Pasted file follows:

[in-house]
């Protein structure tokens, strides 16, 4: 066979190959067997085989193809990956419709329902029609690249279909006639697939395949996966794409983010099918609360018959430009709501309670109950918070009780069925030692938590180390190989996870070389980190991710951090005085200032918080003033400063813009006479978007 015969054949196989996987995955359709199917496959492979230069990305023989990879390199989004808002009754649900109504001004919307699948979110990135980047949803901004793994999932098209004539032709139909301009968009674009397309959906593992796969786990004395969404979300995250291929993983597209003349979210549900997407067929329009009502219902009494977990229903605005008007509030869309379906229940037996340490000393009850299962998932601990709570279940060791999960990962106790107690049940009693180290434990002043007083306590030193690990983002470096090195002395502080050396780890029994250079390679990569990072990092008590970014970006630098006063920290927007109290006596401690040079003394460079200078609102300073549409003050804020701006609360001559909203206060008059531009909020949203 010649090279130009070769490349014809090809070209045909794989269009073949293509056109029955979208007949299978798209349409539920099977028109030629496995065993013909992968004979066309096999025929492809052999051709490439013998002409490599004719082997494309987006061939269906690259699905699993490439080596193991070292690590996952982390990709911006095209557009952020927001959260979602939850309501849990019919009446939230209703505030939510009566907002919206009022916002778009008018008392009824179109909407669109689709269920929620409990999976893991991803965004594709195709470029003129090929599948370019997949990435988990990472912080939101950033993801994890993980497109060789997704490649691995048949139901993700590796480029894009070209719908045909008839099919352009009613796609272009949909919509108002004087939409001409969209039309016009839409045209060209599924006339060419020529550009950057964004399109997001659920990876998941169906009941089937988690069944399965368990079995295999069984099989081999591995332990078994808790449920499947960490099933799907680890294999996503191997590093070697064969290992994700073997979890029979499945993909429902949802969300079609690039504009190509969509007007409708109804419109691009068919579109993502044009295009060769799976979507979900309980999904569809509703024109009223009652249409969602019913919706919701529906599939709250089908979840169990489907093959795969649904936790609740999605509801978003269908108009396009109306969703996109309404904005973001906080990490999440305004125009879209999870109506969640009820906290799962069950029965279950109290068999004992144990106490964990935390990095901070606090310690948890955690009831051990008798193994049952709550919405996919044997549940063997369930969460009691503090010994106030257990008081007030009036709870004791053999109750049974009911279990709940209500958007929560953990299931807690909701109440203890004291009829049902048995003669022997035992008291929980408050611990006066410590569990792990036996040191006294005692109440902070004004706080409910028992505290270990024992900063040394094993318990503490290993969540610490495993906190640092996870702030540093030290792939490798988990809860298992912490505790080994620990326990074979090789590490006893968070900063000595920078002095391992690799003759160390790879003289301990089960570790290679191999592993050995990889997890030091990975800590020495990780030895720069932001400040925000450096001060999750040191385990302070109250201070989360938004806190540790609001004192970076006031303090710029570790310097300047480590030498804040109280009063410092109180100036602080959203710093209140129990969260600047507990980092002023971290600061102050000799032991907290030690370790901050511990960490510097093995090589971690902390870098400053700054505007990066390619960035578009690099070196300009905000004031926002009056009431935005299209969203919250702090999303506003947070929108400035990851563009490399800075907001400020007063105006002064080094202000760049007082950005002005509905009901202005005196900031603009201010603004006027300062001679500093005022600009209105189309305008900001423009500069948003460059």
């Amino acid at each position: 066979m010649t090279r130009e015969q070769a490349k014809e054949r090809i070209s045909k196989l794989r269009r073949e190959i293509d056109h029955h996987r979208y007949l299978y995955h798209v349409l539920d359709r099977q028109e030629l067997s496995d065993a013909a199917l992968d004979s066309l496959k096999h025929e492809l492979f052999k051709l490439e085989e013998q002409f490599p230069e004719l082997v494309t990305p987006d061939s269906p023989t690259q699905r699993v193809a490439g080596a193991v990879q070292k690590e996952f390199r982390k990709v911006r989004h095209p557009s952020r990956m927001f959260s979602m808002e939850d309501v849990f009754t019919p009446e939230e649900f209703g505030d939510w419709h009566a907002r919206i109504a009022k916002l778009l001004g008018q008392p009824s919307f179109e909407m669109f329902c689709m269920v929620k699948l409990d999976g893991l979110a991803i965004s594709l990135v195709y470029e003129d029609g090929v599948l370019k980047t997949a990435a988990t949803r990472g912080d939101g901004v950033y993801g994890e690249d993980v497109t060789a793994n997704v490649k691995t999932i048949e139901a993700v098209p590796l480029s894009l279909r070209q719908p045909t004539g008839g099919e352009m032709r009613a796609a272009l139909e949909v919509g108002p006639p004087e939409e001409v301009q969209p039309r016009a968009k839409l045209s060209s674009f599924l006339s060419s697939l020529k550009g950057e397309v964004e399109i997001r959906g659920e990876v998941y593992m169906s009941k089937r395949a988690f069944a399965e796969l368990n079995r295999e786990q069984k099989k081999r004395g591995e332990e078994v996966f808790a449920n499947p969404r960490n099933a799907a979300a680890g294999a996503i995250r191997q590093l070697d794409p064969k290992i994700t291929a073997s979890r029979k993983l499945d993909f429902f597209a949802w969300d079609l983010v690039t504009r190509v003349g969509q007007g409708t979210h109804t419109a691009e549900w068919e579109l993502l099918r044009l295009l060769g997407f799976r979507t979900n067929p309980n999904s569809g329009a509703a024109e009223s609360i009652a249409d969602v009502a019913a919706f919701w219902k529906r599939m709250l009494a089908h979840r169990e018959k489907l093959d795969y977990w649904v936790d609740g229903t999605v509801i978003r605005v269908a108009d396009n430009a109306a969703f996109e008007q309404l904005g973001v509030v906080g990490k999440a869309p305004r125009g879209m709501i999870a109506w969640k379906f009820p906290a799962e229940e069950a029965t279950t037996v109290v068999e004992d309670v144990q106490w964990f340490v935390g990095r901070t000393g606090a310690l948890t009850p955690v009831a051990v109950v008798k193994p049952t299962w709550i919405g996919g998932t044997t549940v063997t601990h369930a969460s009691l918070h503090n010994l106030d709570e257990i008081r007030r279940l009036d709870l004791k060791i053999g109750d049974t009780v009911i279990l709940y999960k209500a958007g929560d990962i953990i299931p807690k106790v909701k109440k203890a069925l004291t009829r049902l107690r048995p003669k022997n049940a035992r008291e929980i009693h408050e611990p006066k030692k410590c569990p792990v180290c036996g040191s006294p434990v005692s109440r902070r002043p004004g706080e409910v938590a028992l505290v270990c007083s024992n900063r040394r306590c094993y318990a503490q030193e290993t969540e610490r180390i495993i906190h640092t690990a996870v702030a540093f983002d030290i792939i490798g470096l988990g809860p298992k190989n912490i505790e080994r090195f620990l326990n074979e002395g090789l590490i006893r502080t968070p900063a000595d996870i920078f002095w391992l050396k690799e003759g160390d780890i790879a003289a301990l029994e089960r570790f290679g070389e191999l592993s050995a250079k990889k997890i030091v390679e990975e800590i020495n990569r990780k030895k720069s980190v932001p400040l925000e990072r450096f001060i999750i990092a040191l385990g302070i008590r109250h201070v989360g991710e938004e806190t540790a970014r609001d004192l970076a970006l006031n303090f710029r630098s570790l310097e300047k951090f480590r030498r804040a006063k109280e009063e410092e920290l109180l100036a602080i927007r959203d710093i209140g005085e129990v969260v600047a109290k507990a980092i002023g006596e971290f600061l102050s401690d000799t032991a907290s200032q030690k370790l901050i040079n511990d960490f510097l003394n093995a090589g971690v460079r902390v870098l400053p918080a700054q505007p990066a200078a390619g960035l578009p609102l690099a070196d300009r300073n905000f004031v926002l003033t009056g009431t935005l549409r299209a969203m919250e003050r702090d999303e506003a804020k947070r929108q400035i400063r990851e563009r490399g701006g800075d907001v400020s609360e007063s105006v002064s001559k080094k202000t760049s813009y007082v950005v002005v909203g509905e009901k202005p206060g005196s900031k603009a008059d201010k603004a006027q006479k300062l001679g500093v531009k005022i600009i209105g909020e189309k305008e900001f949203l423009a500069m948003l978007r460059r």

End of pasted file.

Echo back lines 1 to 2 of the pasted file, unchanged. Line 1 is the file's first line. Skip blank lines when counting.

[in-house]
């Protein structure tokens, strides 16, 4: 066979190959067997085989193809990956419709329902029609690249279909006639697939395949996966794409983010099918609360018959430009709501309670109950918070009780069925030692938590180390190989996870070389980190991710951090005085200032918080003033400063813009006479978007 015969054949196989996987995955359709199917496959492979230069990305023989990879390199989004808002009754649900109504001004919307699948979110990135980047949803901004793994999932098209004539032709139909301009968009674009397309959906593992796969786990004395969404979300995250291929993983597209003349979210549900997407067929329009009502219902009494977990229903605005008007509030869309379906229940037996340490000393009850299962998932601990709570279940060791999960990962106790107690049940009693180290434990002043007083306590030193690990983002470096090195002395502080050396780890029994250079390679990569990072990092008590970014970006630098006063920290927007109290006596401690040079003394460079200078609102300073549409003050804020701006609360001559909203206060008059531009909020949203 010649090279130009070769490349014809090809070209045909794989269009073949293509056109029955979208007949299978798209349409539920099977028109030629496995065993013909992968004979066309096999025929492809052999051709490439013998002409490599004719082997494309987006061939269906690259699905699993490439080596193991070292690590996952982390990709911006095209557009952020927001959260979602939850309501849990019919009446939230209703505030939510009566907002919206009022916002778009008018008392009824179109909407669109689709269920929620409990999976893991991803965004594709195709470029003129090929599948370019997949990435988990990472912080939101950033993801994890993980497109060789997704490649691995048949139901993700590796480029894009070209719908045909008839099919352009009613796609272009949909919509108002004087939409001409969209039309016009839409045209060209599924006339060419020529550009950057964004399109997001659920990876998941169906009941089937988690069944399965368990079995295999069984099989081999591995332990078994808790449920499947960490099933799907680890294999996503191997590093070697064969290992994700073997979890029979499945993909429902949802969300079609690039504009190509969509007007409708109804419109691009068919579109993502044009295009060769799976979507979900309980999904569809509703024109009223009652249409969602019913919706919701529906599939709250089908979840169990489907093959795969649904936790609740999605509801978003269908108009396009109306969703996109309404904005973001906080990490999440305004125009879209999870109506969640009820906290799962069950029965279950109290068999004992144990106490964990935390990095901070606090310690948890955690009831051990008798193994049952709550919405996919044997549940063997369930969460009691503090010994106030257990008081007030009036709870004791053999109750049974009911279990709940209500958007929560953990299931807690909701109440203890004291009829049902048995003669022997035992008291929980408050611990006066410590569990792990036996040191006294005692109440902070004004706080409910028992505290270990024992900063040394094993318990503490290993969540610490495993906190640092996870702030540093030290792939490798988990809860298992912490505790080994620990326990074979090789590490006893968070900063000595920078002095391992690799003759160390790879003289301990089960570790290679191999592993050995990889997890030091990975800590020495990780030895720069932001400040925000450096001060999750040191385990302070109250201070989360938004806190540790609001004192970076006031303090710029570790310097300047480590030498804040109280009063410092109180100036602080959203710093209140129990969260600047507990980092002023971290600061102050000799032991907290030690370790901050511990960490510097093995090589971690902390870098400053700054505007990066390619960035578009690099070196300009905000004031926002009056009431935005299209969203919250702090999303506003947070929108400035990851563009490399800075907001400020007063105006002064080094202000760049007082950005002005509905009901202005005196900031603009201010603004006027300062001679500093005022600009209105189309305008900001423009500069948003460059």